Ice Times [web site]
Ice Times is a North American web site which provides users with the ability to buy and sell arena time using an auction interface.
Iceland - Men's National Team
See Iceland
Iceland Arena
Columbus, Ohio, USA. 
Home ice for : Columbus Owls (practice rink)
Capacity :  
Ice pad size :  
Icelandia Centre
Livingston, Lothian, Scotland.
Home ice for : Livingston Rams
Capacity : 1,000
Ice pad size : 184 feet x 85 feet
Icelandic Championship
First contested in 1992.
iceSheffield [web site]
Sheffield, South Yorkshire, England. The Coleridge Road rink opened in 2003 and has two Olympic size ice pads. The development cost 15.7m with most of the funds coming from Sport England (sports lottery funding).
i. Home ice for : Sheffield Scimitars
Capacity : 1,500
Ice pad size : 200 feet x 100 feet
ii. Home ice for : practice ice for Sheffield Steelers
Capacity : 500
Ice pad size : 200 feet x 100 feet
Ice-surface Advertising
i. NHL - First appeared in the early 1990s. [web site]
North American based ice time booking service founded in 2000. The site aims to enable  arenas in all US States and Canadian Provinces to sell ice time and for hockey team, tournament, camp or school organisers to find ice time. It also aims to provide the same service for figure skating and inline organisations.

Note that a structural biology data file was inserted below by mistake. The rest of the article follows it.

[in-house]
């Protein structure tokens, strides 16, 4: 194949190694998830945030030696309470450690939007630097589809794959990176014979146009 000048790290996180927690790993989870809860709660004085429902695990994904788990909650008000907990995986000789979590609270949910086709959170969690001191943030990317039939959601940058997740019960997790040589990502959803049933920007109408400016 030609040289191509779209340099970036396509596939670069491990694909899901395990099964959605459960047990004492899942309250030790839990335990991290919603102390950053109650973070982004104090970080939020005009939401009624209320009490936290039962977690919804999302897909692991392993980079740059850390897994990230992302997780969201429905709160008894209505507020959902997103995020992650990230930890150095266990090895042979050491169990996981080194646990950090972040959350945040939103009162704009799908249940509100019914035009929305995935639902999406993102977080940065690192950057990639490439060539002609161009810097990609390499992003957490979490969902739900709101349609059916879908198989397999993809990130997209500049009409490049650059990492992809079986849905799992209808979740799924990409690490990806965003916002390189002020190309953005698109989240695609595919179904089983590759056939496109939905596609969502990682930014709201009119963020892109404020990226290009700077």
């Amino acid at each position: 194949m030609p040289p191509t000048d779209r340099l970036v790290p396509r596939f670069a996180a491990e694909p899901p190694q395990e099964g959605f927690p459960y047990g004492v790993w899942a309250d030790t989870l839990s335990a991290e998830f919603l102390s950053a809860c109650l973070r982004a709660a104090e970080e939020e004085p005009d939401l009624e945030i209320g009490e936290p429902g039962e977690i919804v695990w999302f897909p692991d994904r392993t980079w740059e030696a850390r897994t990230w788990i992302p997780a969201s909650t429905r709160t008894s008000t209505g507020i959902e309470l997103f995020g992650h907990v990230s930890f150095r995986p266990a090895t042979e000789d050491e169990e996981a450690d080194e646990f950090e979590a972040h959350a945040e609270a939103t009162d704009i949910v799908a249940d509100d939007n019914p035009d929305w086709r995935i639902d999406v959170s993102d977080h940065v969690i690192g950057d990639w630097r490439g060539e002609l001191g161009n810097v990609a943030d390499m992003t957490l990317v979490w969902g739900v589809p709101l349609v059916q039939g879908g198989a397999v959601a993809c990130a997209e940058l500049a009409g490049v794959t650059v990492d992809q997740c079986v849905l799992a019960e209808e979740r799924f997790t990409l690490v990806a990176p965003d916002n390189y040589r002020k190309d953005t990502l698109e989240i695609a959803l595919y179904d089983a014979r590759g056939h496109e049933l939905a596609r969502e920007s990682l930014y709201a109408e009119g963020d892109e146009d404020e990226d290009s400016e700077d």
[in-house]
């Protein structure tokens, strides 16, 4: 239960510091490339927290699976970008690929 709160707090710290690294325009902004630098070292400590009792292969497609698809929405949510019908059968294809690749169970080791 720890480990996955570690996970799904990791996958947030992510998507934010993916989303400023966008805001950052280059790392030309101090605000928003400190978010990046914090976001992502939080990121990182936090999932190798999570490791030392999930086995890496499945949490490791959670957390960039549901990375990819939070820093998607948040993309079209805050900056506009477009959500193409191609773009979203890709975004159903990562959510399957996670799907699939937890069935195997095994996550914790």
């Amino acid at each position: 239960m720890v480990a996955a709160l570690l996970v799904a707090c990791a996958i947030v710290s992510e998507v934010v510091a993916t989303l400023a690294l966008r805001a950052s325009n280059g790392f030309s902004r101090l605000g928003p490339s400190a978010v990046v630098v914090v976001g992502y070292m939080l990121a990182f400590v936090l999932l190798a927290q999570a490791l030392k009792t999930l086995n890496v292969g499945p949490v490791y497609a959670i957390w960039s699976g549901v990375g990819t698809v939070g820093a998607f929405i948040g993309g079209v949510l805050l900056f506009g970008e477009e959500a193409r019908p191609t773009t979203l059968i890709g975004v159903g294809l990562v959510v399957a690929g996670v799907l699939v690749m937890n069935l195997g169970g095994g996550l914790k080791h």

Ichikawa, Tatsuo (1916- )
International Career : Played for Japan in the 1936 Olympics.
Rules regarding icing the puck were first introduced in the NHL in the 1937-38 season.
- icing occurs when a player shoots the puck from within his own half of the rink across the opponent's goal line. Icing is waved-off if the team icing the puck is shorthanded or a player from the defending team could have played the puck before it crossed the goal line or if a player of the icing team plays the puck before it crosses the goal line.
ii. Officials' Signal - the official folds his arms across his upper chest.
Icy Smith Cup
Founded for the 1965-66 season. In the 1975-76 season it was recognised as being, effectively, the British Championship and was contested as such during the period 1976-81. Between 1966 and 1978 it was played on a home and away aggregate score basis, from 1979 to 1981 it was played as a one-off Final.

1966 Murrayfield Racers 11-8 Durham Wasps
1967 Glasgow Dynamos 12-10 Murrayfield Racers
1968 Paisley Mohawks 12-11 Durham Wasps
1969 Murrayfield Racers 9-5 Glasgow Dynamos
1970 Murrayfield Racers 14-9 Glasgow Dynamos
1971 Murrayfield Racers 21-8 Durham Wasps
1972 Murrayfield Racers 18-5 Fife Flyers
1973 Whitley Warriors 21-9 Murrayfield Racers
1974 Whitley Warriors 18-5 Streatham
1975 Murrayfield Racers 12-9 Streatham Redskins
1976 Ayr Bruins 14 - 8 Streatham Redskins (on aggregate : 5 - 5, 9 - 3)
1977 Fife Flyers 27 - 11 Southampton Vikings (on aggregate : 9 - 5, 18 - 6)
1978 Fife Flyers 23 - 5 Southampton Vikings (on aggregate : 13 - 0, 10 - 5)
1979 Murrayfield Racers 10 - 2 Streatham Redskins (Billingham Ice Rink)
1980 Murrayfield Racers 21 - 2 Solihull Barons (Crowtree Ice Rink)
1981 Murrayfield Racers 8 - 4 Streatham Redskins (Billingham Ice Rink)